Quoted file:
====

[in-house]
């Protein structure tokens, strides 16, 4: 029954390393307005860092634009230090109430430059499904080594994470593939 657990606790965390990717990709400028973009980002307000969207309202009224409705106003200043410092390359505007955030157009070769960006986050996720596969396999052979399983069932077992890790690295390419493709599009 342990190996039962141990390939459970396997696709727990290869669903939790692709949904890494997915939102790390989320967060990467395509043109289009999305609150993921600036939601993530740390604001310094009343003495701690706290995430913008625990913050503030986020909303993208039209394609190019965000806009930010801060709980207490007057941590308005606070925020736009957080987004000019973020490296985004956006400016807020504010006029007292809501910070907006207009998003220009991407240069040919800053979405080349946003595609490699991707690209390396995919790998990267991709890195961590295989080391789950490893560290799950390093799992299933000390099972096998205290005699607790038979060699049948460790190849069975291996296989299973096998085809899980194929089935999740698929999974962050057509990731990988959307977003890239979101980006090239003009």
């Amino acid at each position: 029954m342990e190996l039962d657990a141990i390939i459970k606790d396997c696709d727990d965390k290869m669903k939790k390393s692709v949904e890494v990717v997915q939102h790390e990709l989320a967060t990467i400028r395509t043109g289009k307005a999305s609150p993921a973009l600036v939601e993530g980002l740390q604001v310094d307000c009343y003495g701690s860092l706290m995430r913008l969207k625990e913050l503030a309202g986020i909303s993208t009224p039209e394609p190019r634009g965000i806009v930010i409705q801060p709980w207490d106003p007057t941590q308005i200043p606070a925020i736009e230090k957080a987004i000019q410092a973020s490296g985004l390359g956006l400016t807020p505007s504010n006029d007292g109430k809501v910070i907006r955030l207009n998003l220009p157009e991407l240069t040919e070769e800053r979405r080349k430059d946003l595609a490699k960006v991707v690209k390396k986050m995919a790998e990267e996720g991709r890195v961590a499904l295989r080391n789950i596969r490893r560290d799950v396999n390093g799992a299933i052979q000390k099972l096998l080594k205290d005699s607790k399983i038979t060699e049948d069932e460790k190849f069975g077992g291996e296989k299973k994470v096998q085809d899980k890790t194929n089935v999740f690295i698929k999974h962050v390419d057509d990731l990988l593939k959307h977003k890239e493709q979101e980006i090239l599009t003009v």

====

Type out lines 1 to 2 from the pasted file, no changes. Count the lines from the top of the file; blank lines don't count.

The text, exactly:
[in-house]
């Protein structure tokens, strides 16, 4: 029954390393307005860092634009230090109430430059499904080594994470593939 657990606790965390990717990709400028973009980002307000969207309202009224409705106003200043410092390359505007955030157009070769960006986050996720596969396999052979399983069932077992890790690295390419493709599009 342990190996039962141990390939459970396997696709727990290869669903939790692709949904890494997915939102790390989320967060990467395509043109289009999305609150993921600036939601993530740390604001310094009343003495701690706290995430913008625990913050503030986020909303993208039209394609190019965000806009930010801060709980207490007057941590308005606070925020736009957080987004000019973020490296985004956006400016807020504010006029007292809501910070907006207009998003220009991407240069040919800053979405080349946003595609490699991707690209390396995919790998990267991709890195961590295989080391789950490893560290799950390093799992299933000390099972096998205290005699607790038979060699049948460790190849069975291996296989299973096998085809899980194929089935999740698929999974962050057509990731990988959307977003890239979101980006090239003009």